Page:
Ethiopia was ruled by a monarchy, known as the Solomonic Dynasty, with close ties to the Orthodox Church, for nearly 1600 years. In 1974, the monarch was overthrown by a communist military regime called “the Derge.” In 1991, the Derge was forced out and today the government is run as a federal parliamentary republic. They have nine ethnically based administrative regions. There are, however, over eighty different ethnic groups that call Ethiopia home, with just as many indigenous languages. The Oromo, Amhara and Tigreans make up over 75 percent of the population.
Ethiopia, Eritrea and Djibouti are home to the area where “Lucy” was found. This area was home to some of the earliest hominid populations and Lucy’s skeletal remains provided a missing link in human evolution. Truly the cradle of civilization, there is an extensive history to be learned from these areas. The national epic, “The Glory of Kings,” was compiled by six, Tigrean scribes, who claimed to have translated the text from Arabic to Ge’ez. The story is found in I Kings of the Holy Bible. The Ethiopian version is the premise for the monarchy and significant to nearly all religions.
Over thirty years ago Ethiopia’s famine was world news. I vividly remember the pictures of starving, emaciated children with bloated stomachs and mothers trying to keep flies off their babies but with no energy left to shoo them away. It was tragic time, beyond comprehension and millions died horrible deaths. Today Ethiopia is on the mend with a 10 percent growth rate. The numbers of people in poverty are declining and the government is hoping to bring their country into a “middle-income” state by 2025.
You may be wondering why I combined these two countries. I did so because they enjoy the same food, they may call it something different but they use the same spices, same spiced butter, and Injera, that spongy bread made from teff. I also recently saw a program called “Breaking Borders.” A news correspondent and a chef go to areas of conflict to get people from opposing sides to sit down for a meal and discuss how peace can be obtained. I do believe a dinner table is a beautiful way to start a dialog and I love the concept. This is also the basis for our Journeys on International Cuisine; bringing the world together one country at a time.
So let’s eat Eritrean and Ethiopian Cuisine:
We decorated simply with the national flowers for Eritrea (Gerbera daisies) and Ethiopia (Calla lilies.) The meal was served on a giant communal tray lined with Injera bread with all the dishes served right on top of the bread. We placed the tray on a low table and sat on the floor as would be customary there. We would begin with hand-washing. The food is eaten with the right hand, you are not supposed to touch your lips with your fingers, just the food, and never lick your fingers. I began with gursha, a gesture I made to my husband to offer him food to put in his mouth. This is very common in both Ethiopia and Eritrea and is a sign of respect. The larger the piece offered, the more the person respects you. The Injera (bread) is used as the utensil. You use it to scoop up the food on the tray. It’s messy, there is no way around it, but it’s kinda fun. The bread is delicious; it has a sour taste, soft and spongy texture and perfect with the spicy “wat” stew. The bread is made from teff, a tiny grain that means “lost.” It is the smallest known grain and it is called lost because if you drop it, it would be lost. For a tiny grain, it is a powerhouse of nutrition and also gluten free.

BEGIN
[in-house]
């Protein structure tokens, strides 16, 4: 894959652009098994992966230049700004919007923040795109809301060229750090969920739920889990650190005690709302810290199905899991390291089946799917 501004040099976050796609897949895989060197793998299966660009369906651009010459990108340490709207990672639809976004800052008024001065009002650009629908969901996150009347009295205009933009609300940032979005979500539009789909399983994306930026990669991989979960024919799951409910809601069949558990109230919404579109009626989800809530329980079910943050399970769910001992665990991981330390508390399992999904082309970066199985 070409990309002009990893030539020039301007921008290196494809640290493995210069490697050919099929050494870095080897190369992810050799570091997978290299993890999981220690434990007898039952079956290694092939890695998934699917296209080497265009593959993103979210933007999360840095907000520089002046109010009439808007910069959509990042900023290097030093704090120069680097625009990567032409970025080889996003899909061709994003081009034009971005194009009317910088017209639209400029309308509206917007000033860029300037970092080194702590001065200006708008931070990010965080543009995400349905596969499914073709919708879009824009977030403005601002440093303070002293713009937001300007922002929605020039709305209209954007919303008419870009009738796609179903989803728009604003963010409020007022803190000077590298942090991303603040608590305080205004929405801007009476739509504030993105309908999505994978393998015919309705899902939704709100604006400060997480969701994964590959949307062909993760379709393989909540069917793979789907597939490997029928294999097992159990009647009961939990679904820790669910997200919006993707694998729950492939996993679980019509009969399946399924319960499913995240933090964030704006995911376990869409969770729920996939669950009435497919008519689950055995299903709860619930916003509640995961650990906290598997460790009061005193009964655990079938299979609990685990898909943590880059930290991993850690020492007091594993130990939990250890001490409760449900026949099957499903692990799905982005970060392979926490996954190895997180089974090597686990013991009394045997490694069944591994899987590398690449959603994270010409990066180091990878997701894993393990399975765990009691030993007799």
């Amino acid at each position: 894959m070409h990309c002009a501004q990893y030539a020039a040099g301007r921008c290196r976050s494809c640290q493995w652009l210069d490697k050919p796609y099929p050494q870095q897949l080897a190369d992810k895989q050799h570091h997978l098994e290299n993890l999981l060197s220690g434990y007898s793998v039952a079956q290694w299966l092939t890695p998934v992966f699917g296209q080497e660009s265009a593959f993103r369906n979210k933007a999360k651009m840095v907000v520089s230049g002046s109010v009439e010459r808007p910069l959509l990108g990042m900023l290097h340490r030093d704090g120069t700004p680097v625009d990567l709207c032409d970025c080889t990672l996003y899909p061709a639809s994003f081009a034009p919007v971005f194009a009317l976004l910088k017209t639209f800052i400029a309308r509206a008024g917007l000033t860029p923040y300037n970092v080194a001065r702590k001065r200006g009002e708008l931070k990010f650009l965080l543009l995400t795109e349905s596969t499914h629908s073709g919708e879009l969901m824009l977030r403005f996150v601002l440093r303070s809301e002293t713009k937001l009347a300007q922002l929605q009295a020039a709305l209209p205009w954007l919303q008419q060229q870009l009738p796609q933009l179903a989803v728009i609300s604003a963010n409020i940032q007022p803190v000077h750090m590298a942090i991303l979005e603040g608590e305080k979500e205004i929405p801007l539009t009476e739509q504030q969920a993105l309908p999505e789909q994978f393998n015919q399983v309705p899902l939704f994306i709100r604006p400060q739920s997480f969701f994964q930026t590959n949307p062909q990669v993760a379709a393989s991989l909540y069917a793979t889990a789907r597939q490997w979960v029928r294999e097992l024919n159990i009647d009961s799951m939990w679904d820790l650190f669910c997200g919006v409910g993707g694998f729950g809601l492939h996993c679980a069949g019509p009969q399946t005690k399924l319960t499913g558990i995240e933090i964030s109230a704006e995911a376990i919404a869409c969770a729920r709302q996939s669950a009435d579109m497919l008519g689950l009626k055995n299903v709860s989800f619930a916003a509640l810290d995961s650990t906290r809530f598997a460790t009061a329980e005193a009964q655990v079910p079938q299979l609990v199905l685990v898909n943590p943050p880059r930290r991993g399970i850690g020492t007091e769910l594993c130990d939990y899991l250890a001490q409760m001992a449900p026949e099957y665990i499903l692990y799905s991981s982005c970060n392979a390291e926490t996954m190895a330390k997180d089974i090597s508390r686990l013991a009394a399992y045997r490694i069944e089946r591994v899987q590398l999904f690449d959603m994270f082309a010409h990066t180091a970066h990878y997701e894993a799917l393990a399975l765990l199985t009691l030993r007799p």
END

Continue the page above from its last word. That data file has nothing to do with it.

The dishes are made with a very spicy mixture called, berbere. If you make it yourself, you can control the heat, but we are talking exceptionally spicy. The ayib (a basic curd cheese) and the timatim (a tomato salad) are served along with the stews to help minimize the heat from the berbere seasoning. The greens were sautéed in the amazing nitter kibbeh (a spiced clarified butter) that I found myself wanting to put on everything, (like the popcorn we had along with the coffee for dessert.) The butter is very addictive!
All the wat or stew dishes have a base made from lots and lots of onions. The secret to the outstanding taste in these stews or wats is the sweet, caramelization process that occurs as the onions cook. The doro wat is probably the most well-known African dish and for good reason. It is outstanding, you really need to try it.
The Zigni dish, which is considered the national dish of Eritrea, is often times served with spaghetti. This is of course, the Italian influence, and is served that way in Ethiopia as well. We had it just with the Injera and enjoyed the tomato based, spicy, beef stew. (We had the leftovers with pasta). The vegetarian lentil stew was also amazing. Bottom line, we loved this spicy, rich, earthy food.
We ended the meal with the some coffee and yes, popcorn smothered in that “oh my gosh,” clarified butter.
As we say goodbye to Eritrea and Ethiopia, we do so with hope that these neighbors will learn to live in peace and that the government of Eritrea will realize that something is seriously wrong when your people are fleeing in droves. Perhaps a few natives from each country will use this week’s Journey to share a meal and start the dialogue toward reconciliation.
Until next week,